Across the collection there is, of course, this personal, individual self speaking. There is also the self of a wider consideration, a self looking out at the larger world. In this mode, these poems, gentle in tone, rove with a critical eye over settler-colonial legacy and whiteness. Several pieces explore these political and social connections to land. Places of significance to the speaker are “revisited.” The poemBearings” is a reading of the political geography, of map and landscape. The speaker examines pages of the “Atlas of Saskatchewan” aware of the superimposition of its colonial features — a witness to the act of near-erasure. The poem describes areas inhabited by various ethnic-religious settler groups which are colour-coded vibrantly, but, as the poet writes, “…[f]or ‘Indian Reserves,’ the palest almost-pink./Against the surrounding colours, it almost disappears.” Another poem, “Gabriel’s Crossing,” references the historical Métis leader Gabriel Dumont and the narrative of the Red River resistance in juxtaposition to the school-taught history of Canadian colonial identity and its dominant, over-written narratives.

The subject of travel is also looked at, travel by train across Canada as well as travel to Cambodia. In “Vesak Day in Tram Kak,” the evident otherness of the speaker is recorded, along with the objective observances and descriptions made from a speaker who is outside of the culture. This experience of otherness is characterized by the speaker as “…the great joke/of my being here, winter-pale,/not understanding a word.” In these travel poems, as with the collection as a whole, place and small detail are upheld as the common thread of the speaker’s attention.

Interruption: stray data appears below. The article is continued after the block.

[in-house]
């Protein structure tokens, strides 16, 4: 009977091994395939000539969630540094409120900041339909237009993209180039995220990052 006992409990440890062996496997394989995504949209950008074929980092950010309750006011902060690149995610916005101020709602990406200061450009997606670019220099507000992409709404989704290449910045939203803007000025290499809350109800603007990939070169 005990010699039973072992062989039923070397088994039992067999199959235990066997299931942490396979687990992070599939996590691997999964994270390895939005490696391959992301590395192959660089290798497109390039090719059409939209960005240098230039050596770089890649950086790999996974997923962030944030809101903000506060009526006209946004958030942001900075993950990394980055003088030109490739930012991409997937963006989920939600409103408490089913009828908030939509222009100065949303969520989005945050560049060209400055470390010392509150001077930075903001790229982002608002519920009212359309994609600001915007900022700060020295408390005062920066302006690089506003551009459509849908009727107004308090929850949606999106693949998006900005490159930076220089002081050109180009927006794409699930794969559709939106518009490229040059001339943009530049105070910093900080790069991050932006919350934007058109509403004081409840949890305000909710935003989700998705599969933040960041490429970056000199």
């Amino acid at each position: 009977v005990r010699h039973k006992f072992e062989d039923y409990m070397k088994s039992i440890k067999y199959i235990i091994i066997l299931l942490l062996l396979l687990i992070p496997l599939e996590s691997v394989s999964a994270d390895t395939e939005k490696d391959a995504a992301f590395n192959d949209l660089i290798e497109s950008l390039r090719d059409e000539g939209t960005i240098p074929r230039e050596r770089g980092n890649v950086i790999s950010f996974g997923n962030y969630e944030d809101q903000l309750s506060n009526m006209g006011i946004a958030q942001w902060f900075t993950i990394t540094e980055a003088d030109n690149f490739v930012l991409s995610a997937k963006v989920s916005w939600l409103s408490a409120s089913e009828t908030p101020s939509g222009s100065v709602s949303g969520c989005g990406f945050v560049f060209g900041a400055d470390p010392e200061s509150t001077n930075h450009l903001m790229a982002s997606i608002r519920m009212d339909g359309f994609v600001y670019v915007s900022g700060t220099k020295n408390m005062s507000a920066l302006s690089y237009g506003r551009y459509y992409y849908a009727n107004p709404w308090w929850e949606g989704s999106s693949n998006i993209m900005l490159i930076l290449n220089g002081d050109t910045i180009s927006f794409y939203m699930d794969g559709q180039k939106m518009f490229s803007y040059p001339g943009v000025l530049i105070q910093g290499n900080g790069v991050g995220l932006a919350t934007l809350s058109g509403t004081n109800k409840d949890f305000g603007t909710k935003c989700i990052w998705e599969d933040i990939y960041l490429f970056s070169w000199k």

Ultimately, where the collection finds most of its energy is in signing of the prairies.  With Canadian poets, place and landscape is traditionally and often a muse, even a character. This collection does partake in that tradition, with a pastoral emphasis, with a pull toward description, but also moves far beyond that. The beauty of place, with its fraught social histories, is attended to with the poet’s careful and painterly eye. A reader might think of this volume alongside Tom Lilburn’s “To the River.” Though with very different musics and registers, both books share an equivalent level of devotion and attentiveness to the prairie-scape. Addressed in an unassuming way, to a friend, to an intimate listener, these poems are a quiet reminder of how poets are often deeply linked to the places they inhabit. This book, with Epp’s signature, investigates this relationship with an artistry and a desire for the reader to come close and to revisit and remember.

Cattail Skyline by Joanne Epp (Turnstone Press)

Born and raised in Saskatchewan, Joanne Epp has published poetry in literary journals including The New QuarterlyThe Antigonish Review, and CV2. Her chapbook, Crossings, was released in 2012. Eigenheim is her first full-length poetry collection. Married with two sons, she spent several years in Ontario and now makes her home in Winnipeg.

Michael Edwards is a writer living in Vancouver, BC on traditional, unceded territory of the Musqueam people. A graduate of The Writer’s Studio Online at SFU, his poems and prose have been published in various online journals. He is also the editor of Red Alder Review, an online publication focused on building connections between writers and the wider community. Blog: // Twitter: @michaelwrites1